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South Korea considers opt out for child-monitoring smartphone app

South Korea is deciding whether to allow parents to opt out of installing a monitoring app on their children's smartphones.

Korea Communications Commission chairman Choi Sungjoon said parliament was considering the issue.

Under a law enacted in April, mobile phone companies and parents are required to install one of about a dozen apps that filter objectionable material when those 18 and younger buy a smartphone.

But critics say the law legalises surveillance of children and jeopardises privacy.

The commission faced heavy criticism when government-sponsored Smart Sheriff, the most popular of the apps, was revealed to have serious security flaws.

Experts at internet watchdog group Citizen Lab and German software auditing firm Cure53 warned in September that Smart Sheriff's weak security left the door wide open to hackers and put the personal information of some 380,000 users at risk.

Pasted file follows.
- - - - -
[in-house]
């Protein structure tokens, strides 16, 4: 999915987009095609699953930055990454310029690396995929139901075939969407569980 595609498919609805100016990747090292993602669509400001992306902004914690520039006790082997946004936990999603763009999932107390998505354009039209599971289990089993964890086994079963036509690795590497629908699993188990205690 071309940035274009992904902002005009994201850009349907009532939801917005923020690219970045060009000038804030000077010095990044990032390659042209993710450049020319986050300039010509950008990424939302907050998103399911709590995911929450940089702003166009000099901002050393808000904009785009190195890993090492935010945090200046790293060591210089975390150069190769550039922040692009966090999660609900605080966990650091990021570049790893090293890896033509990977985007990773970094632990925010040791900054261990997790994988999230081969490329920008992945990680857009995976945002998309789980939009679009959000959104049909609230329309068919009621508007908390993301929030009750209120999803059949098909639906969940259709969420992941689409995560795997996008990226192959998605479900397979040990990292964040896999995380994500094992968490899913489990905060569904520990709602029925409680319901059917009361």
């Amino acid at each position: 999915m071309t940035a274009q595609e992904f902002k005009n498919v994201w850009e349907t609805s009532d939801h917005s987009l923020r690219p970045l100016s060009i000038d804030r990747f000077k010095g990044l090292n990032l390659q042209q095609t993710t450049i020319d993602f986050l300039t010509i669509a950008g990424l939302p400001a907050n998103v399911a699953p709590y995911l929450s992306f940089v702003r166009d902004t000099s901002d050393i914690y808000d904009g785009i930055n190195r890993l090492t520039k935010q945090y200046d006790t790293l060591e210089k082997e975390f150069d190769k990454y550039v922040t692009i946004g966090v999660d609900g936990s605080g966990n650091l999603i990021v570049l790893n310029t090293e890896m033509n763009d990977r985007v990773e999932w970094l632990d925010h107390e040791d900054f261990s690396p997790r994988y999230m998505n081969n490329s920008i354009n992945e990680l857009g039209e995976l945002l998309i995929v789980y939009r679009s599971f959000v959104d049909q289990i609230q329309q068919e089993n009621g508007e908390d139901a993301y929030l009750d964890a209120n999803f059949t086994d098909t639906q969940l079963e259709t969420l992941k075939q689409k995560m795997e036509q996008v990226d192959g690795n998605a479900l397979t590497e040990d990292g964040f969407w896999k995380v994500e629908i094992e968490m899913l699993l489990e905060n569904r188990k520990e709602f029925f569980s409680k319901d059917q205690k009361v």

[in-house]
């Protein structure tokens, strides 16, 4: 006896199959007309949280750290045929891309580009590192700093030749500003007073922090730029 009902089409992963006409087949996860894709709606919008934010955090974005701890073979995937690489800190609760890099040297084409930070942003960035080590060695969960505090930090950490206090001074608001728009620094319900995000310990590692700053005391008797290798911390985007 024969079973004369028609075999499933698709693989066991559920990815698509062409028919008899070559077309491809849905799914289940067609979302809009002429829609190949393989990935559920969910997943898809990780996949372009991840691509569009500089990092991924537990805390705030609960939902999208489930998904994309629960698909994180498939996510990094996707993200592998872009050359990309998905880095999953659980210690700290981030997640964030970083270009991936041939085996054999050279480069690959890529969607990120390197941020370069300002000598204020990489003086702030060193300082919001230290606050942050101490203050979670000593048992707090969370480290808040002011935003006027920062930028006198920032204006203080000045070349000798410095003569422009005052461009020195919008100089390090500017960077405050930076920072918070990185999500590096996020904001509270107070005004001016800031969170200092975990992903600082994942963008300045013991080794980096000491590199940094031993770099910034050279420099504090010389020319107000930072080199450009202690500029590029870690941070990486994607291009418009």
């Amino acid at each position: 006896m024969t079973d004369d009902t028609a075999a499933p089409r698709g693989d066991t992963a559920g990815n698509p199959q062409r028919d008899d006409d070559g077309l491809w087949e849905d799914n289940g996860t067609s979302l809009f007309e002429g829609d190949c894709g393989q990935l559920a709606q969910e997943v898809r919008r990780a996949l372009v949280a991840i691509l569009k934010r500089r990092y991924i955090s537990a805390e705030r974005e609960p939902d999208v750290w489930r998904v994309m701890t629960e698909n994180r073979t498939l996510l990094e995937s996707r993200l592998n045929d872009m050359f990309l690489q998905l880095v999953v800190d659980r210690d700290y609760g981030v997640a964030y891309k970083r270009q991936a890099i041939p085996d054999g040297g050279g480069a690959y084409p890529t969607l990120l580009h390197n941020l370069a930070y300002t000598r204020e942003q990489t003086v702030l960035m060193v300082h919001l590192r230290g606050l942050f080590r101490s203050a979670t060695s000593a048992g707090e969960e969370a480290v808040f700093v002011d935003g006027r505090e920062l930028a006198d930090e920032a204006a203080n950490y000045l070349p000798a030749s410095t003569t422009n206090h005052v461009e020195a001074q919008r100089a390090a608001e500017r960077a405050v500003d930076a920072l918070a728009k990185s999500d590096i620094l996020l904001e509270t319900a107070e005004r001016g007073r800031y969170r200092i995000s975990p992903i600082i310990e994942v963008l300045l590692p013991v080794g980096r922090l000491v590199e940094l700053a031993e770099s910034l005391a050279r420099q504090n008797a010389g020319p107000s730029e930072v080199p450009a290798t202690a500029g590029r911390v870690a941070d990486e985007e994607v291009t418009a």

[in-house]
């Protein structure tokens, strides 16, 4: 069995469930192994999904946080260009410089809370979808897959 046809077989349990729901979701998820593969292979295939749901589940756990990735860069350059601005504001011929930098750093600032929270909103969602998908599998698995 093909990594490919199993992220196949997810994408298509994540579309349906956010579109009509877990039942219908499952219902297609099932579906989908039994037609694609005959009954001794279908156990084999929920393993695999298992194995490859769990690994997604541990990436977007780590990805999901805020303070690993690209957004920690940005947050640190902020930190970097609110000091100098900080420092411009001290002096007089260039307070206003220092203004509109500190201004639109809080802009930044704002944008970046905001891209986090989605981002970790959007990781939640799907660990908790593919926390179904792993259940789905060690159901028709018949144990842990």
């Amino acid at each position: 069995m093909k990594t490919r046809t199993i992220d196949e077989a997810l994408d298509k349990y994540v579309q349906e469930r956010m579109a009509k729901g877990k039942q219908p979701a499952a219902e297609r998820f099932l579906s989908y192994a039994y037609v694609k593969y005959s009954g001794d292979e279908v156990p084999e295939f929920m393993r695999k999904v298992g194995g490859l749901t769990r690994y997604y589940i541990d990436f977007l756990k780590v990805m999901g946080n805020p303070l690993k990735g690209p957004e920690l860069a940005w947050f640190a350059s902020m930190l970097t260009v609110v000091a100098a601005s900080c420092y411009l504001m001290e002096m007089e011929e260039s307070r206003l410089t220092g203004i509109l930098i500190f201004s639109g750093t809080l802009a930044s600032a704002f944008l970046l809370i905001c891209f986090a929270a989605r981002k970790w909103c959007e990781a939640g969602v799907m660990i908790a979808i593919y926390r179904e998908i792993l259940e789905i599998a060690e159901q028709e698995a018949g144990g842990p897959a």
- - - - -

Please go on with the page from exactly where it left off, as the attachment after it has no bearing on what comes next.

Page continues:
Smart Sheriff was later pulled from the market and it stopped new downloads from November.

In addition to giving an opt-out option to parents, the proposal by 10 politicians submitted in October said mobile companies must explain to parents the functions of monitoring apps in detail, including the type of personal information collected from children.

Mr Choi, the communications regulator, said the government should continue to play a role in protecting young smartphone users against harmful content.

"I think we have a general understanding that blocking these obscene materials for the kids is good for their personal growth," he said.

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